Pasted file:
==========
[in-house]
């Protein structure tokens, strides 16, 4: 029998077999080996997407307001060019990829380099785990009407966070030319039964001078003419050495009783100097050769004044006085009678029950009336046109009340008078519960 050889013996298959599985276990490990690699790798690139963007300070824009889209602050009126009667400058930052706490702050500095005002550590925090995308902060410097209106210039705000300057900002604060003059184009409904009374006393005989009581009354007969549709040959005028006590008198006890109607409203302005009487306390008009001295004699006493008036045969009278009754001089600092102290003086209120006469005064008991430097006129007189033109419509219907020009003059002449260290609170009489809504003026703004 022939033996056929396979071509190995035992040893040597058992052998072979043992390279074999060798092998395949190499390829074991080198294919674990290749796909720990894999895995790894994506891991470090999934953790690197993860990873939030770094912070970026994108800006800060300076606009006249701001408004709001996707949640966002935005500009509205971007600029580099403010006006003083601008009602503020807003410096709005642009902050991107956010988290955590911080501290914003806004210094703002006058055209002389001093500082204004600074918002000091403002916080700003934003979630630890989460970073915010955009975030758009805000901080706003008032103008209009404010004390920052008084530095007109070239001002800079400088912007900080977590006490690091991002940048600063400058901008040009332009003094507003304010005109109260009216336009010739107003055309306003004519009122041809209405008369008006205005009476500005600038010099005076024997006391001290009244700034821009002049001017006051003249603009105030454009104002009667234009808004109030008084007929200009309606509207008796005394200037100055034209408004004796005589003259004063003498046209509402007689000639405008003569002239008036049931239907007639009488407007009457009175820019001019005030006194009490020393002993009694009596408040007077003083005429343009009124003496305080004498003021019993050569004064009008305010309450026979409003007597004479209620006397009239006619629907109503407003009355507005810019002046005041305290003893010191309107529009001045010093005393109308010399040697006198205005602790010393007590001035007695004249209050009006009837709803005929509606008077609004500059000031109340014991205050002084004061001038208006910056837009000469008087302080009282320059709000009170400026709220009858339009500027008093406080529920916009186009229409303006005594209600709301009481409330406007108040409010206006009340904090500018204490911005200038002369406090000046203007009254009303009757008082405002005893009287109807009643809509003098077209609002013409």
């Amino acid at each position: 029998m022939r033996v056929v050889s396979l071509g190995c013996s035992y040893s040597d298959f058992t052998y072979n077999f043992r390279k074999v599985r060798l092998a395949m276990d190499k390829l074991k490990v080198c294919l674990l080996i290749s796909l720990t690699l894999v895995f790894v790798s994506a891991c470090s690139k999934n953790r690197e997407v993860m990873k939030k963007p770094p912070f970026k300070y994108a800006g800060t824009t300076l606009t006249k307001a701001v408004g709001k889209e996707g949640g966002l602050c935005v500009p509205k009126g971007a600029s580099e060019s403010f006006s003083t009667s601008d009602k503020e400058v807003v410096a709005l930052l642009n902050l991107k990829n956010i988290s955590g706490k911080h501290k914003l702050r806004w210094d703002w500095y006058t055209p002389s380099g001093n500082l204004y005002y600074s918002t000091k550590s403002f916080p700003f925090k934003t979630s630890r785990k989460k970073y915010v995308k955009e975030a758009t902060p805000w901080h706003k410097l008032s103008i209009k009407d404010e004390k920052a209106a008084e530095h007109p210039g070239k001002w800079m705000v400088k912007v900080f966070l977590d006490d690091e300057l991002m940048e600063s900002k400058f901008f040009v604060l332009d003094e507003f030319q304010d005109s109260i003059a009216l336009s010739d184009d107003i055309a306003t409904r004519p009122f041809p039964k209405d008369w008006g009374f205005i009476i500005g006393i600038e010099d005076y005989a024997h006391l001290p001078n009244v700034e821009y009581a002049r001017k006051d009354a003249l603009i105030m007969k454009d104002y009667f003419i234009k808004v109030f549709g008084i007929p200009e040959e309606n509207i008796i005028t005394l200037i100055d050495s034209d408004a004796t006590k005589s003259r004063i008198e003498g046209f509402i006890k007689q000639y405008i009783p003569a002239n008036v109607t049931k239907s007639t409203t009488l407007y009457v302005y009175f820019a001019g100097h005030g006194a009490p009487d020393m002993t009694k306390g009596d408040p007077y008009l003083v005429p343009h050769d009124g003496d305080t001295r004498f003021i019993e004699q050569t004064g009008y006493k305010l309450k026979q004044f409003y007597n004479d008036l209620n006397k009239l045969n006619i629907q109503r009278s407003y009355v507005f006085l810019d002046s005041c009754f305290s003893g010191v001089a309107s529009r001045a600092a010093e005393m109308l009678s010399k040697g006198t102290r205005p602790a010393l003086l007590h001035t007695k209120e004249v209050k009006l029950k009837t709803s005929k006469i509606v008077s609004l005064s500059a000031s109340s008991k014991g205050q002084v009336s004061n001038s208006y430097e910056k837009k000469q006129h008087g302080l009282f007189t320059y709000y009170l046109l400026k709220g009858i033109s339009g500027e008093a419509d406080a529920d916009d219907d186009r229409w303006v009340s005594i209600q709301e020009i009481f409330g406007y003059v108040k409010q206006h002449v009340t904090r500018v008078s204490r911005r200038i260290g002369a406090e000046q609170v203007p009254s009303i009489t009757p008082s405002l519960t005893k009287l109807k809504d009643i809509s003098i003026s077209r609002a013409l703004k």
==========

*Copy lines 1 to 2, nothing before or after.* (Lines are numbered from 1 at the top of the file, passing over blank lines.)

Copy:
[in-house]
């Protein structure tokens, strides 16, 4: 029998077999080996997407307001060019990829380099785990009407966070030319039964001078003419050495009783100097050769004044006085009678029950009336046109009340008078519960 050889013996298959599985276990490990690699790798690139963007300070824009889209602050009126009667400058930052706490702050500095005002550590925090995308902060410097209106210039705000300057900002604060003059184009409904009374006393005989009581009354007969549709040959005028006590008198006890109607409203302005009487306390008009001295004699006493008036045969009278009754001089600092102290003086209120006469005064008991430097006129007189033109419509219907020009003059002449260290609170009489809504003026703004 022939033996056929396979071509190995035992040893040597058992052998072979043992390279074999060798092998395949190499390829074991080198294919674990290749796909720990894999895995790894994506891991470090999934953790690197993860990873939030770094912070970026994108800006800060300076606009006249701001408004709001996707949640966002935005500009509205971007600029580099403010006006003083601008009602503020807003410096709005642009902050991107956010988290955590911080501290914003806004210094703002006058055209002389001093500082204004600074918002000091403002916080700003934003979630630890989460970073915010955009975030758009805000901080706003008032103008209009404010004390920052008084530095007109070239001002800079400088912007900080977590006490690091991002940048600063400058901008040009332009003094507003304010005109109260009216336009010739107003055309306003004519009122041809209405008369008006205005009476500005600038010099005076024997006391001290009244700034821009002049001017006051003249603009105030454009104002009667234009808004109030008084007929200009309606509207008796005394200037100055034209408004004796005589003259004063003498046209509402007689000639405008003569002239008036049931239907007639009488407007009457009175820019001019005030006194009490020393002993009694009596408040007077003083005429343009009124003496305080004498003021019993050569004064009008305010309450026979409003007597004479209620006397009239006619629907109503407003009355507005810019002046005041305290003893010191309107529009001045010093005393109308010399040697006198205005602790010393007590001035007695004249209050009006009837709803005929509606008077609004500059000031109340014991205050002084004061001038208006910056837009000469008087302080009282320059709000009170400026709220009858339009500027008093406080529920916009186009229409303006005594209600709301009481409330406007108040409010206006009340904090500018204490911005200038002369406090000046203007009254009303009757008082405002005893009287109807009643809509003098077209609002013409």